Each chapter is prefaced by quotations from Thich Nhat Hanh, and the text is punctuated by Liên’s determined struggle to find consolation in her faith. Although I am not a believer, I found it inspirational that this character representing the ordinary people of Vietnam, could find ways to refuse anger and hatred.  It’s consistent with what I saw in Vietnam as a tourist in 2007, where American veterans seemed to be treated with courtesy and respect, even though their presence must have been painful for many people.

Highly recommended.

*I can’t remember who hosts Novellas in November.  Does anyone know?

Author: Hoa Pham
Title: The Lady of the Realm
Publisher: Spinifex Press, 2017, 98 pp
ISBN: 9781925581133
Review copy courtesy of Spinifex Press

Available from Fishpond: Lady of the Realm and direct from Spinifex Press where it is also available as an eBook.


  1. I’ve been chasing this around my phone. I read the Crikey piece though it did not say much more (I’m not sure how big Vietnam is, though “6 hours drive”, say 500 km must be a fair way south.) Was chasing up the Prajna stream of Buddhism and ran into a poem by Hao Pham, who I hadn’t realised was a Melburnian.


    • It’s hard to say about the distance. I went to Vietnam in 2007 and the roads are pretty much what you’d expect, terrible, narrow, and very crowded, so you can’t barrel along between cities like you can in Australia. You can travel a very long way behind some old fellow on a bicycle loaded up to the width of a car with bananas because there’s nowhere to pass. You’d be very lucky to do 60kmh on the open road, and then there are lots of villages where you have to slow down to a crawl. And even now very few people have cars. It’s all bicycles and motorbikes, with people dinking or maybe getting a ride on a horse and cart, and very overcrowded minibuses. (Vietnam is not much more than 1000km from north (Hanoi) to south (Saigon aka Ho Chi Minh city) but very narrow, and with mountains in the middle).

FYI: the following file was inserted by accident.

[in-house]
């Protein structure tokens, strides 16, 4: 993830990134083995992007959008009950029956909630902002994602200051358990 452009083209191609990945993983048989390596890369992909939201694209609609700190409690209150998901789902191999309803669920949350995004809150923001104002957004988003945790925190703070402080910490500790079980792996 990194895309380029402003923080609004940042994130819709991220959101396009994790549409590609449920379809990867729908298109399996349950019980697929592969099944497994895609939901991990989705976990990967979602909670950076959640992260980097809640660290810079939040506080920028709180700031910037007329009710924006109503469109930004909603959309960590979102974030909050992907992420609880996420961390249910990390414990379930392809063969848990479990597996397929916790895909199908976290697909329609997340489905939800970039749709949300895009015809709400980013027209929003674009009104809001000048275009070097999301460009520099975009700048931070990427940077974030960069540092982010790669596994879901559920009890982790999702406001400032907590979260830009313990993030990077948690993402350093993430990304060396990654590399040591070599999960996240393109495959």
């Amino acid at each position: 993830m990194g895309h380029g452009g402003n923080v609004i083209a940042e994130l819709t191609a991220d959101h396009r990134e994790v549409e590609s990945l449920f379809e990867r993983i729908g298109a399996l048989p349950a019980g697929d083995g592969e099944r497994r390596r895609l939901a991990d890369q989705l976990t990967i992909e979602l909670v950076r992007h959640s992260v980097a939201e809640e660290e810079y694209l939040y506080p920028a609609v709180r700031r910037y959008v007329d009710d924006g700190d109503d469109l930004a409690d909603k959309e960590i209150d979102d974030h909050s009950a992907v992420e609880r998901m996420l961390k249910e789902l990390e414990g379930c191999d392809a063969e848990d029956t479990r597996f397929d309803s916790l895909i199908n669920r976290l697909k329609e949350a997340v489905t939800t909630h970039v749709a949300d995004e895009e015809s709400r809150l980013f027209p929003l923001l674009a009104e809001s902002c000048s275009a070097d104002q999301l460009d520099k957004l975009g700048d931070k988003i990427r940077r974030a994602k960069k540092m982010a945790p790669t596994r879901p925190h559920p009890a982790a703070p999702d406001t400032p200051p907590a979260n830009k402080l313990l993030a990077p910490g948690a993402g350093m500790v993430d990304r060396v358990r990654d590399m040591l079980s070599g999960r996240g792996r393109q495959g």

2. […] Seizure Prize winners.  I have just read Hoa Pham’s latest book The Lady of the Realm (see my review) and I also have her prize-winning The Other Shore which won in […]


  3. […] Lisa (ANZLitLovers) captures the book beautifully in her review. […]


  4. […] The Lady of the Realm, by Hoa Pham […]


  5. […] Lady of the Realm (2017) by Hoa Pham […]


  6. […] PS As in her later novel The Lady of the Realm Pham includes reference to the destruction of the Prajna Monastery, and [by contrast with Western outrage over Islamic destruction of ancient sites in Afghanistan and Syria], her characters deplore the way the West has ignored the loss of this significant Buddhist site.  (There is a brief explanation about that in my review). […]


  7. Though clearly different subject matter, some of the ways that you describe feeling about this story remind me of a book we’ve both recently read, Veronica Tadjo’s In the Company of Men. It’s so helpful to read stories that help us confront and manage painful experiences like this. Not in a how-to kind of way, but in a way hard-to-be-human kind of way.


    • Yes, I hear you. Does reading make people more empathetic? It’s certainly given me a sense of perspective about what hardship is.